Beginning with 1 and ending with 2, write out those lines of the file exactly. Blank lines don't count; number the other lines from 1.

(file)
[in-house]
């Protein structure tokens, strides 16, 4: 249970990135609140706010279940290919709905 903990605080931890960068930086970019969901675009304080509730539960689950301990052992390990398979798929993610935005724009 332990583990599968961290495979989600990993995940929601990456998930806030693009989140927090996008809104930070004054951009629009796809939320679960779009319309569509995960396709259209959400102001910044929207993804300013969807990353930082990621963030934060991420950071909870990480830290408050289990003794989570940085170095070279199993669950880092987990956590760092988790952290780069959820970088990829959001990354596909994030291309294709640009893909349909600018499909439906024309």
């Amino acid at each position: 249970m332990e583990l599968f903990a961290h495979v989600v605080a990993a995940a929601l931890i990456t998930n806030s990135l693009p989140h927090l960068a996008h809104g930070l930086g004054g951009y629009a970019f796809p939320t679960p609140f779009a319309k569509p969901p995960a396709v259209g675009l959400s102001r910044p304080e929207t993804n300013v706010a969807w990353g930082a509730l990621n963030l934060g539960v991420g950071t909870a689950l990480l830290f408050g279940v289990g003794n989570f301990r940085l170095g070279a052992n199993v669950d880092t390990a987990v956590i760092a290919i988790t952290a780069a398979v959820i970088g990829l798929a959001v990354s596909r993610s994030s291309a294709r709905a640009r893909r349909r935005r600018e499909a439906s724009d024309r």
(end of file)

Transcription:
[in-house]
């Protein structure tokens, strides 16, 4: 249970990135609140706010279940290919709905 903990605080931890960068930086970019969901675009304080509730539960689950301990052992390990398979798929993610935005724009 332990583990599968961290495979989600990993995940929601990456998930806030693009989140927090996008809104930070004054951009629009796809939320679960779009319309569509995960396709259209959400102001910044929207993804300013969807990353930082990621963030934060991420950071909870990480830290408050289990003794989570940085170095070279199993669950880092987990956590760092988790952290780069959820970088990829959001990354596909994030291309294709640009893909349909600018499909439906024309």